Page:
Gone Fishin’ September 17, 2011Posted by Mark Folse in cryptic envelopment, New Orleans, NOLA, Toulouse Street.
Tags: Everette Maddox, \
“My husband’s a lazy and shiftless Southerner,” she said once, telling me the annecdote because she thouht it funny. She says she meant it in jest but all those earnest North Dakotan women took it seriously, cooing poor dear over their glasses of apres-training wine. I always wondered if if was one of those moments of unintended truth drinks after a long day of work-related drudgery can bring out, the sort I spent the last long week guarding against.
Lazy and shiftless. I had planned to sleep until noon to make up for too little sleep all week, the rigors of travel and the evenings of drinks, dinner and then more drinks I only managed to escape one evening out of six. Perhaps I could if I get up and hang the room darkening paper curtains I bought for the front (although my son has no problem sleeping until noon in a room flooded with sunlight through the cheap, unfitted venetian blinds.)
And there’s the laundry I left behind, plus two hotel laundry bags more. And the promised trip to take my daughter bicycle shopping. I need to do a final ruler proof of my chapbook, pick up my sample paper and start printing. And then there is the Wikipedia entry for Everette Maddox, all those books I carted off to Richmond but found no time for until last night’s flight.
Which is how I come to be sitting in bed sipping coffee and typing this instead of rolling over to try to banish the exhaustion of a long week. Things to do, people to see, and the Saint’s home opener is Sunday. Forget that fist of whiskey I poured when I finally got home last night, hopping for the sleep of that can tolerate a sidewalk for a bed, and which I did not finish before 1:30 this morning,
There are days when I think I need the equivalent of a gastric bypass for my enthusiasms, combined with careful adjustments to lifestyle: a reduction in my daily intake of work for people who are letting me go in just over than a month, and a daily program of vigorously exercising better judgement in what I take on. Yes, by god, Everette Maddox should have a Wikipedia page but what possessed me at this particular moment in my life to start it requires not an explanation but a diagnosis and program of treatment.
Yes, Maddox needs that page and if no one else has done it in a decade well, there’s me. He certainly deserves it, among other honors fitting to a poet of some note (and notoriety). I think if I win the lottery I will establish one of those specialized bequests in his name, of the sort I often used at U.N.O. that allowed a sort of payday loan against next month’s student worker check. Mine I think would be a bar tab somewhere (although they have torn down all the bars around U.N.O., and what the hell kind of university can’t manage a strip of conveniently located bars?), granted on merit to a creative writing student by a panel of judges randomly selected from the afternoon crowd at the Maple Leaf.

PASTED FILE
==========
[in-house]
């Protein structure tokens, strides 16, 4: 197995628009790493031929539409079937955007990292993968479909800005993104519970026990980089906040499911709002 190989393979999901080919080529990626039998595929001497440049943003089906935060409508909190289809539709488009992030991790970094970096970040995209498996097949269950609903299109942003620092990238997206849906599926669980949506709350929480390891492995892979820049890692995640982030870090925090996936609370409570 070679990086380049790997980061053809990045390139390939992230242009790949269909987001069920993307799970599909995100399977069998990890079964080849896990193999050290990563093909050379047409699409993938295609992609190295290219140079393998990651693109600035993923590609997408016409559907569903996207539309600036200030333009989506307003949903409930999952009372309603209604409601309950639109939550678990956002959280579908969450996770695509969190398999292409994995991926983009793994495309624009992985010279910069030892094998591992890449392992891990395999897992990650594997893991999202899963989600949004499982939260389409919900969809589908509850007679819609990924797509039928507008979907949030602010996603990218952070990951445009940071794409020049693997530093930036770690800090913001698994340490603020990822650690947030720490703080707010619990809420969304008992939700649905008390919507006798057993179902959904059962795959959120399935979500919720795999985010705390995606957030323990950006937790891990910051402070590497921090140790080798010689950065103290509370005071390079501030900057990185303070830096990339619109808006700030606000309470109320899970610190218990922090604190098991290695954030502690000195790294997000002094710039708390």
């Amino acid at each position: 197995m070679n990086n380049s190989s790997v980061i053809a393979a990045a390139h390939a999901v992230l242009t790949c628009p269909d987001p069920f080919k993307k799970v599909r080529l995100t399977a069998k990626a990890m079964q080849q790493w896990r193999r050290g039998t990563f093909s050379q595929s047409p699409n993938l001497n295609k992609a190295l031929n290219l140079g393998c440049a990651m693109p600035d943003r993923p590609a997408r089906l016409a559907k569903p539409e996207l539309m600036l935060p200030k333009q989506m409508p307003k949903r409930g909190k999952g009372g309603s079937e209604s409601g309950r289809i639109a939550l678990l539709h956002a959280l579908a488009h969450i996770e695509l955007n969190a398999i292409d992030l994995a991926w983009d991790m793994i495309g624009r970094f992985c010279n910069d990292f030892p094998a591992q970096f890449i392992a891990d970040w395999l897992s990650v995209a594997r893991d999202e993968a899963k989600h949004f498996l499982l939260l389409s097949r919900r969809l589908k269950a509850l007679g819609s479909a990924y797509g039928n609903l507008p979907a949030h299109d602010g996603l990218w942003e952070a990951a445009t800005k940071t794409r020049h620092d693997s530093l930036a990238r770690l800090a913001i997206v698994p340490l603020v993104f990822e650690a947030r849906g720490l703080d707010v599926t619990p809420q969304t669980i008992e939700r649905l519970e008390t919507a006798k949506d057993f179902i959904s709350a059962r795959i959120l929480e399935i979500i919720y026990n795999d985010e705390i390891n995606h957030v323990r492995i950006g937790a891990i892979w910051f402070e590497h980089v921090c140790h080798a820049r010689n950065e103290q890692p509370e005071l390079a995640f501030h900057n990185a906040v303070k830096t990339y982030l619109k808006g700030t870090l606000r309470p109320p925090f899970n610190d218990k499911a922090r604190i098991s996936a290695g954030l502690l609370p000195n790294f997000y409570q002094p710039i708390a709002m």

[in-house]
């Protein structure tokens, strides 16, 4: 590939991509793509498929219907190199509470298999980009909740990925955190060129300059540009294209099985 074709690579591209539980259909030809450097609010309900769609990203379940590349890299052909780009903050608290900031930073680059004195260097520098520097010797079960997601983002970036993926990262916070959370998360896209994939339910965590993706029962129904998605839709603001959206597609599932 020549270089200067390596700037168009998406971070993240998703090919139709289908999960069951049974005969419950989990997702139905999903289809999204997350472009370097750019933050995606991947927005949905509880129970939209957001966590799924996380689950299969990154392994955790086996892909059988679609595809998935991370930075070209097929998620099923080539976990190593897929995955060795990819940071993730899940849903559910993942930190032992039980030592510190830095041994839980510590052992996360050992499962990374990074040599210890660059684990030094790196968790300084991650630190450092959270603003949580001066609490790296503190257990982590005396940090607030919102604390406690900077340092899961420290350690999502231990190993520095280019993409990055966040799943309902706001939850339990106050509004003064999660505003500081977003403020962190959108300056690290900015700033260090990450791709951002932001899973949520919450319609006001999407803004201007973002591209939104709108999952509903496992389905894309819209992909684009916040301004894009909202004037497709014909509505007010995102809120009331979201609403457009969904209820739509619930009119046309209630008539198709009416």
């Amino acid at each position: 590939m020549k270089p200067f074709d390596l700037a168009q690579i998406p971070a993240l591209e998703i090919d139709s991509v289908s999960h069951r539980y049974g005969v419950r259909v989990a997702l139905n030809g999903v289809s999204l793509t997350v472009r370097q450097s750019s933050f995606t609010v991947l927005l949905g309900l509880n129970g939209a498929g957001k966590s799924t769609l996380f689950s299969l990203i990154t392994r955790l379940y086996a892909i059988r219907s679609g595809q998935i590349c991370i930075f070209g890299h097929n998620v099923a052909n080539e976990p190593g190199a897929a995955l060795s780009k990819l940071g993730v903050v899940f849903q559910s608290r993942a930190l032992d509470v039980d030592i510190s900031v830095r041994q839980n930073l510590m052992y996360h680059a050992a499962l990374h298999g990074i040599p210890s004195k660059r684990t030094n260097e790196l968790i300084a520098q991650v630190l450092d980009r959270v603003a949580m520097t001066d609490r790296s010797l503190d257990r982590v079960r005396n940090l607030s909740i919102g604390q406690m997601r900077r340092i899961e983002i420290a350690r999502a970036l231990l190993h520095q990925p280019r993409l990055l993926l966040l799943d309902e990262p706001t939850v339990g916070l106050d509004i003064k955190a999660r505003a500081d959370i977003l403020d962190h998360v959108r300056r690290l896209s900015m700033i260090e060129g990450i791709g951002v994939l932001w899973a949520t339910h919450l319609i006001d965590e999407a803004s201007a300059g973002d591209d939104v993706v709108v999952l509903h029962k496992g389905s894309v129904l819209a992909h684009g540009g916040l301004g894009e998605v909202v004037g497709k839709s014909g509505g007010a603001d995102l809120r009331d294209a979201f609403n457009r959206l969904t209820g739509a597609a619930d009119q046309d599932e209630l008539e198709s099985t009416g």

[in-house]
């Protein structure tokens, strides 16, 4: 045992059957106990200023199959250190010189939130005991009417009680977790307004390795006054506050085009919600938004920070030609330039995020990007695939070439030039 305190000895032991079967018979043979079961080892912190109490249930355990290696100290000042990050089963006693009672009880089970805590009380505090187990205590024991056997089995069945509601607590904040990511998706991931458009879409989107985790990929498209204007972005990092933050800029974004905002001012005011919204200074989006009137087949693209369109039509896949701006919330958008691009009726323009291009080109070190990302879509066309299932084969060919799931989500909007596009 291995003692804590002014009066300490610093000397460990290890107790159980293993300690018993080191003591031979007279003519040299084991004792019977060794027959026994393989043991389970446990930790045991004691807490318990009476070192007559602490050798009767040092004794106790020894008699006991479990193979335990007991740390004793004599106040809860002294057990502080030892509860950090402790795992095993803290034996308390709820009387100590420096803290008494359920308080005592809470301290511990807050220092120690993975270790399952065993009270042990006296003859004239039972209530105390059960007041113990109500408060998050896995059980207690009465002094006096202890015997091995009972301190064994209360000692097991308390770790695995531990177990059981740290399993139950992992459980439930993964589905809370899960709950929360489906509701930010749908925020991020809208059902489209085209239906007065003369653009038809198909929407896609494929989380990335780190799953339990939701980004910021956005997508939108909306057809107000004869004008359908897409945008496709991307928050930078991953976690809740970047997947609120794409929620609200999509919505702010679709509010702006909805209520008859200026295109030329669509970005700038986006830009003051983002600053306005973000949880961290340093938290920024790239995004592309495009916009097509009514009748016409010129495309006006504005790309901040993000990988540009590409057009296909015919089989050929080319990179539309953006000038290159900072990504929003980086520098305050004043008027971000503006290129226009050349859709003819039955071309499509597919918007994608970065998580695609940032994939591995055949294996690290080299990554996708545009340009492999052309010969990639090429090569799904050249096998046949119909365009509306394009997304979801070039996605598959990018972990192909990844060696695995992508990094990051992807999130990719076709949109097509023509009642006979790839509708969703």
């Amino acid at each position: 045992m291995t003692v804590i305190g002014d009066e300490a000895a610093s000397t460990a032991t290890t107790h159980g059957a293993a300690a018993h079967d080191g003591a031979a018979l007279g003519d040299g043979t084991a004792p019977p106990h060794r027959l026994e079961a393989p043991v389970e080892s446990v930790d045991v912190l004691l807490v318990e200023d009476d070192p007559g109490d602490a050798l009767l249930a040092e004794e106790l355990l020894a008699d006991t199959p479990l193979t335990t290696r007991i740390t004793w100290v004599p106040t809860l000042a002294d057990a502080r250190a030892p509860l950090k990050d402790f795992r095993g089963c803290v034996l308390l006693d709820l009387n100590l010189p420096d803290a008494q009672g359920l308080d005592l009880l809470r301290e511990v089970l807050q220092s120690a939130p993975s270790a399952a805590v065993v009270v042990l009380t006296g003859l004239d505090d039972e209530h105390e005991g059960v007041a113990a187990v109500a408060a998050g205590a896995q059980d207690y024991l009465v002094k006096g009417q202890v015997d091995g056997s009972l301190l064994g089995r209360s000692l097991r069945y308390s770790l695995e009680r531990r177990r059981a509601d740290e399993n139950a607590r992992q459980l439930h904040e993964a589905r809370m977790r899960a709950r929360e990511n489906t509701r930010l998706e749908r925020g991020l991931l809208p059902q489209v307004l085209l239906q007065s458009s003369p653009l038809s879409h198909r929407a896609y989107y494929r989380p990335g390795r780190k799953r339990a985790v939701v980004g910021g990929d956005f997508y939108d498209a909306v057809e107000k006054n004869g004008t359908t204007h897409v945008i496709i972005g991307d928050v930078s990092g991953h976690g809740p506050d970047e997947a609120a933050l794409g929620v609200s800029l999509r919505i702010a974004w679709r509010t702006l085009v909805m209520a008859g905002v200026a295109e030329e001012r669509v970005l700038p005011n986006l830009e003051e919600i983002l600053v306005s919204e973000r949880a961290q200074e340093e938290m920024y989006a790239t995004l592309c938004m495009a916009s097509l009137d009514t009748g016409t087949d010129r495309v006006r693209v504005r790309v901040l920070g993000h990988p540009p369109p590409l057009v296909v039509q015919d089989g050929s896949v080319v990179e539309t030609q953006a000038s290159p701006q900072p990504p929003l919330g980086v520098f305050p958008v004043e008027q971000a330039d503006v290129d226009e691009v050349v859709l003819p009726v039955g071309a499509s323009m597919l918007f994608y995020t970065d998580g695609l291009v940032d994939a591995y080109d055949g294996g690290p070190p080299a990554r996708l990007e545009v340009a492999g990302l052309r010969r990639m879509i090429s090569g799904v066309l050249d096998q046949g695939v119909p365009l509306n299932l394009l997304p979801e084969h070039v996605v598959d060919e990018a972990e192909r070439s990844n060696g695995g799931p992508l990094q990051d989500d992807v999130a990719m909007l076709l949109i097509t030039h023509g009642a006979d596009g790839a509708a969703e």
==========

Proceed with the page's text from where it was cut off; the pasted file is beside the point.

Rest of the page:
I think Maddox should also have a library christened in his honor, since we are finally (half a decade later) getting around to replacing flood-damanged luxuries like libraries. And schools. And fire stations. We are an industrious and thrifty people down here for certain in spite of what those North Dakotan social workers thought. Out front there should be a commissioned bronze sculpture showing Maddox sleeping on a bench in the back of the Maple Leaf, a tribute to a man who looked bourgeois conventionality straight in the eye, and asked if it could stand him a drink.
I think I’ll leave the paper blinds in their boxes for now, the laundry scattered on the floor with the books, and spend the rest of the morning planning my first month of unemployment. First, flag all email notices from Linked-In, Monster and Dice as spam. Rise up promptly at noon and make coffee, and after a reasonable interval dress and take the bus to the Napoleon House. Have breakfast of some sort from their lunch menu and a drink, and commence a poem or some other writing work. Read for a while to the scratchy classical LPs if nothing comes. When I feel worked out, wander down Chartres and stop in the used bookstore with a couple of cups of coffee for an extended conversation with Micheal about literature.
One the sun has crossed the yardarm fortify myself at the Chart House for the streetcar ride Uptown and find an amenable and quiet workplace with cheap PBR and an atomic jukebox. Resume writing, or just sit there and chat up the bartender, reading a bit when she gets busy. Flirt until you convince her that any decent establishment would have Louis Armstrong and Bing Crosby’s 1951 pop hit Gone Fishin‘ on the box. Leave before the band starts to avoid the cover charge and plop down on a bench outside to listen. Make a point, out of decency, to arrive home before moon-set.
Lather. Rinse. Repeat. At least until the shampoo runs out.